Want to Visit Petra – Jordan? Here You Go!

 
Much has been said and writtenabout Petra, but then nothing really prepares you for a trip to this rose red city. They say ‘Seeing is believing‘, and this holds true for Petra, the archaeological wonder of Jordan. Characterized by the red mountains and memorials of a forgotten race, there is nothing here that is synonymous with modern civilization.
History: Petra has seen the Roman rule, as well as its decline. It had been the capital city of the Nabataeans, who established it round about 312 BC for controlling the caravan trade to Egypt, Syria, Aquaba and the Persian Gulf. The Romans arrived in 64 AD and made architectural modifications. They started diverting the trade route, eventually diminishing the rule of the Nabataeans. As Christianity started spreading across the Byzantine Empire, Petra became a seat of the bishopric. The Urn Tomb was converted into a church. The isolation of power began 661 AD onwards when the Umayyad Dynasty rose to power. The curtain fell upon this once prominent city with a series of devastating earthquakes soon after.
Architecture: The architecture of Petra is a merging of eastern traditions with Hellenistic highlights. This is where east meets west with rock-cut structures and monuments converted to Roman structures. The spectacular setting of the quaint town is within a narrow gorge. Entrance through the ‘siq’ introduces the traveler to carvings and inscriptions along the walls with a water chamber. The siq leads you to the treasury, which used to hold gold and other precious jewels.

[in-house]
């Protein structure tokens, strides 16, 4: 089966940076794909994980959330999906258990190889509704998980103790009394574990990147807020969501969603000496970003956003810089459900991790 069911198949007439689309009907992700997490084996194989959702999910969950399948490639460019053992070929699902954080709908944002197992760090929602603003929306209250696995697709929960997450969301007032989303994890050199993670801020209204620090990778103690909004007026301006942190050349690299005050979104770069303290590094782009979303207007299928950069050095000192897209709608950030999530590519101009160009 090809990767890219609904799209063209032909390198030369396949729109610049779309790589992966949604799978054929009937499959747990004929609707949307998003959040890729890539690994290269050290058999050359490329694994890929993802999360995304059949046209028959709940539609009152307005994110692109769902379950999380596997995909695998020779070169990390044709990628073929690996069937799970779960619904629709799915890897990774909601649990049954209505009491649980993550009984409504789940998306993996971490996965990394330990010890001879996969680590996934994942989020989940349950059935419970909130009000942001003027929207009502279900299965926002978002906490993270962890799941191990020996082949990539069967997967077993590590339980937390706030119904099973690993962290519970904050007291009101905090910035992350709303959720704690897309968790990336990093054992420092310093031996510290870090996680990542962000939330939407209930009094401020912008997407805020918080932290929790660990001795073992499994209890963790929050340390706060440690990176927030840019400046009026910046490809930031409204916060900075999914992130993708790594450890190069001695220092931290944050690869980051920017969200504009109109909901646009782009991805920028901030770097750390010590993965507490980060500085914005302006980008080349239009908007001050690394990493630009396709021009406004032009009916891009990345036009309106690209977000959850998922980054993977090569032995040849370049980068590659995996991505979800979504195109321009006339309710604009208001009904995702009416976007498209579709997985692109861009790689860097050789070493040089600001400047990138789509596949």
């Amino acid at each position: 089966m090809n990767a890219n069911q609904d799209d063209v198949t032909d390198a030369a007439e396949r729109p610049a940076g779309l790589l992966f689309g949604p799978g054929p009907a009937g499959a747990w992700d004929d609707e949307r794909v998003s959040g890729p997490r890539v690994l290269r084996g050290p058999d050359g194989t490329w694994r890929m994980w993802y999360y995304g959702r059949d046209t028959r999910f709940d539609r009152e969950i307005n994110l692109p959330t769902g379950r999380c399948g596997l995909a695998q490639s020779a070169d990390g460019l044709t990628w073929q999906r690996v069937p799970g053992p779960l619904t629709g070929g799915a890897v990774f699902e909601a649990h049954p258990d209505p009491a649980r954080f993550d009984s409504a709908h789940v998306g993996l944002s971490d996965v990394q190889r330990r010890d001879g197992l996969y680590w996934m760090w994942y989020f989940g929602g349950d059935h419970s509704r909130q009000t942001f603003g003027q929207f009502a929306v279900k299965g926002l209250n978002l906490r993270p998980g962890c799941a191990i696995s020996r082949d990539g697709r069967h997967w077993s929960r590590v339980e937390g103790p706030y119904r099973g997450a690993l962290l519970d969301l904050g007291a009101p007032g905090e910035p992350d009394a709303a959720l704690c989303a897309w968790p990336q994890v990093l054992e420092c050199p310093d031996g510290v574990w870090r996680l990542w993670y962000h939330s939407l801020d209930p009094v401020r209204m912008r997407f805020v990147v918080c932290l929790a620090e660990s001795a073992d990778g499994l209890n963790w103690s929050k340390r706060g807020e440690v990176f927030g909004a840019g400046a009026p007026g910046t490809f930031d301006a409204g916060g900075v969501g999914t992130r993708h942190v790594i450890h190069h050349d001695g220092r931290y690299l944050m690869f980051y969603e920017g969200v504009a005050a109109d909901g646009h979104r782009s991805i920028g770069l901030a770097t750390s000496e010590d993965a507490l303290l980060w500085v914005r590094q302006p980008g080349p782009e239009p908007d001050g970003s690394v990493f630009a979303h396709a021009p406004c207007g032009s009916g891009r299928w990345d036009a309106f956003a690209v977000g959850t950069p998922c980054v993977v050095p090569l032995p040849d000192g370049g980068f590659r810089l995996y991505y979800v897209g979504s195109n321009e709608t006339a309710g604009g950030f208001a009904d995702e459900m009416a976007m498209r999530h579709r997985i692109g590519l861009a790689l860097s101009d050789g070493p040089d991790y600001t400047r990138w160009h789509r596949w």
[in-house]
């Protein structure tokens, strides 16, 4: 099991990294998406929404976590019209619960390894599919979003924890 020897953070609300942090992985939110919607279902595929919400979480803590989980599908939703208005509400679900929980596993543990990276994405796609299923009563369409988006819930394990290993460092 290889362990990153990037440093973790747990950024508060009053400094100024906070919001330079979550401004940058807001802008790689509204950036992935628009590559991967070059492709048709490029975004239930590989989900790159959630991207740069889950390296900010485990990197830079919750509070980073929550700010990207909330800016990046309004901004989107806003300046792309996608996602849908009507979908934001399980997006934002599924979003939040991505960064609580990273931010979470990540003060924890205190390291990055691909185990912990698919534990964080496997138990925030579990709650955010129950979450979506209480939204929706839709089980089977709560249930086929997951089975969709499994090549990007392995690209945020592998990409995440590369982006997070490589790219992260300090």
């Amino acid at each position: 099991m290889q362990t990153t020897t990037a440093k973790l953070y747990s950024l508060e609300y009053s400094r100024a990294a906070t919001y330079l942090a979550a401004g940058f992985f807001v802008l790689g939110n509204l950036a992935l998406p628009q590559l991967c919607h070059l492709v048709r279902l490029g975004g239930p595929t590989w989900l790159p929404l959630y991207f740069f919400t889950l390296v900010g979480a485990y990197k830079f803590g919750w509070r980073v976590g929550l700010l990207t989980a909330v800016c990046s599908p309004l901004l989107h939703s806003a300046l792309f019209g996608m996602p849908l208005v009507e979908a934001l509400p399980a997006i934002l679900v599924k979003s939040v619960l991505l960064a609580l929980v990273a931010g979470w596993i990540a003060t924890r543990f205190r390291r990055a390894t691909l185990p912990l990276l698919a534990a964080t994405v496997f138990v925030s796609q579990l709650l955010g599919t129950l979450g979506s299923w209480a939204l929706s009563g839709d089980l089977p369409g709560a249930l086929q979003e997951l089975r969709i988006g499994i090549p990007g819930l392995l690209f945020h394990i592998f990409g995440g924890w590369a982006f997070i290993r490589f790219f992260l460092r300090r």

The temples and tombs above the ground are exemplars of architectural splendor. How can one forget the red sandstone cliffs and the stark red residential complexes that have recently been excavated? Well known artifacts include decorative friezes, tuccowork, relief carvings of a sandstone eagle and a vase with panther-shaped handle.
Unique: What is unique about Petra is perhaps the camel ride that every tourist enjoys. Camels are ideal for riding on the ground, but for steeper heights including the Monastery or the High Place, you must choose the donkey. Another highlight is the bottles of decorative sand art that are sold by vendors all over the city. The specialty of these artifacts is that they are made out of the naturally colored sand that is scraped from the walls of the canyons. The most common design is the silhouette of a camel against desert surroundings. The Bedouins display samples of large Nabataean coins. In fact, they have tiny coins, which actually belong from that era.
Seasons: The best time to visit Petra is during autumn and spring when the cool weather permits extensive outdoor travel. You can look around the town comfortably and explore the lush landscape. Those traveling off season might experience rain, wind and heat waves.
Weather: The best month to visit Petra is during April when the flowers are in full bloom. The average temperature is 73 degrees F. you can also visit in March, May and between September and November. There’s slight rainfall in March, although regions around the Dead Sea and the Gulf of Aqaba are comfortable. The summer temperatures can reach extremes, while winters are windy with an occasional snow.
Image courtesy of  www.placesmustseen.com

Author: Jonathan Marlow

Travel Blogger and dedicated world traveler

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  1. The Real Story Behind Petra in Jordan | World Travel Agency - […] country’s greatest attraction is the lost city of Petra, a historic city completely carved out of rose colored sandstone…

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